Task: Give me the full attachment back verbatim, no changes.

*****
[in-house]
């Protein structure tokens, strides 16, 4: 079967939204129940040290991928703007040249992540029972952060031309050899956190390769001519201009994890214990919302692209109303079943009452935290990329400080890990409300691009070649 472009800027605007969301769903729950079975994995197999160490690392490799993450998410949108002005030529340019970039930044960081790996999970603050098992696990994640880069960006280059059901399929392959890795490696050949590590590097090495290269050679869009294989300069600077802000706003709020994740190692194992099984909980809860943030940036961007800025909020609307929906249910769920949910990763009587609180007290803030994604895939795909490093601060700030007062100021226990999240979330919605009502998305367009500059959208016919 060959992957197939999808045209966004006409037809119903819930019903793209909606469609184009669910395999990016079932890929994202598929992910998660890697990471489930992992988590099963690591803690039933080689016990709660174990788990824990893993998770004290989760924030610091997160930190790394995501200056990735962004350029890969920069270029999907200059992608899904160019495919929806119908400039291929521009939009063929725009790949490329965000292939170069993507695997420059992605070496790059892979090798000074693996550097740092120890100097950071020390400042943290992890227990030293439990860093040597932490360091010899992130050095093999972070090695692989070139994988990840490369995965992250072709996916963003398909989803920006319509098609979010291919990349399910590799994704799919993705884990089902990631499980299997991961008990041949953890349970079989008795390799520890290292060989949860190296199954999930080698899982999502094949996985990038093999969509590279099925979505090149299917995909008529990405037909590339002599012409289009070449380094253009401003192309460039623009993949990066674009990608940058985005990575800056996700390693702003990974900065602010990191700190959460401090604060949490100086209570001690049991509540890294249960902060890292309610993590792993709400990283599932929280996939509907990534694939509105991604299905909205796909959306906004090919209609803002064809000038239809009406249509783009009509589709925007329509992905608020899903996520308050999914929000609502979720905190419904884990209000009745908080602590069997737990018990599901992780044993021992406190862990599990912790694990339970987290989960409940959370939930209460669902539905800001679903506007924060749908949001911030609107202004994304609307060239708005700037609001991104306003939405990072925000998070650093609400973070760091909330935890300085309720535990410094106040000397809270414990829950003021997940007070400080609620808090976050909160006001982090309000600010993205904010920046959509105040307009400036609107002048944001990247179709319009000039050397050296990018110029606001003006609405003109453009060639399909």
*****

[in-house]
């Protein structure tokens, strides 16, 4: 079967939204129940040290991928703007040249992540029972952060031309050899956190390769001519201009994890214990919302692209109303079943009452935290990329400080890990409300691009070649 472009800027605007969301769903729950079975994995197999160490690392490799993450998410949108002005030529340019970039930044960081790996999970603050098992696990994640880069960006280059059901399929392959890795490696050949590590590097090495290269050679869009294989300069600077802000706003709020994740190692194992099984909980809860943030940036961007800025909020609307929906249910769920949910990763009587609180007290803030994604895939795909490093601060700030007062100021226990999240979330919605009502998305367009500059959208016919 060959992957197939999808045209966004006409037809119903819930019903793209909606469609184009669910395999990016079932890929994202598929992910998660890697990471489930992992988590099963690591803690039933080689016990709660174990788990824990893993998770004290989760924030610091997160930190790394995501200056990735962004350029890969920069270029999907200059992608899904160019495919929806119908400039291929521009939009063929725009790949490329965000292939170069993507695997420059992605070496790059892979090798000074693996550097740092120890100097950071020390400042943290992890227990030293439990860093040597932490360091010899992130050095093999972070090695692989070139994988990840490369995965992250072709996916963003398909989803920006319509098609979010291919990349399910590799994704799919993705884990089902990631499980299997991961008990041949953890349970079989008795390799520890290292060989949860190296199954999930080698899982999502094949996985990038093999969509590279099925979505090149299917995909008529990405037909590339002599012409289009070449380094253009401003192309460039623009993949990066674009990608940058985005990575800056996700390693702003990974900065602010990191700190959460401090604060949490100086209570001690049991509540890294249960902060890292309610993590792993709400990283599932929280996939509907990534694939509105991604299905909205796909959306906004090919209609803002064809000038239809009406249509783009009509589709925007329509992905608020899903996520308050999914929000609502979720905190419904884990209000009745908080602590069997737990018990599901992780044993021992406190862990599990912790694990339970987290989960409940959370939930209460669902539905800001679903506007924060749908949001911030609107202004994304609307060239708005700037609001991104306003939405990072925000998070650093609400973070760091909330935890300085309720535990410094106040000397809270414990829950003021997940007070400080609620808090976050909160006001982090309000600010993205904010920046959509105040307009400036609107002048944001990247179709319009000039050397050296990018110029606001003006609405003109453009060639399909």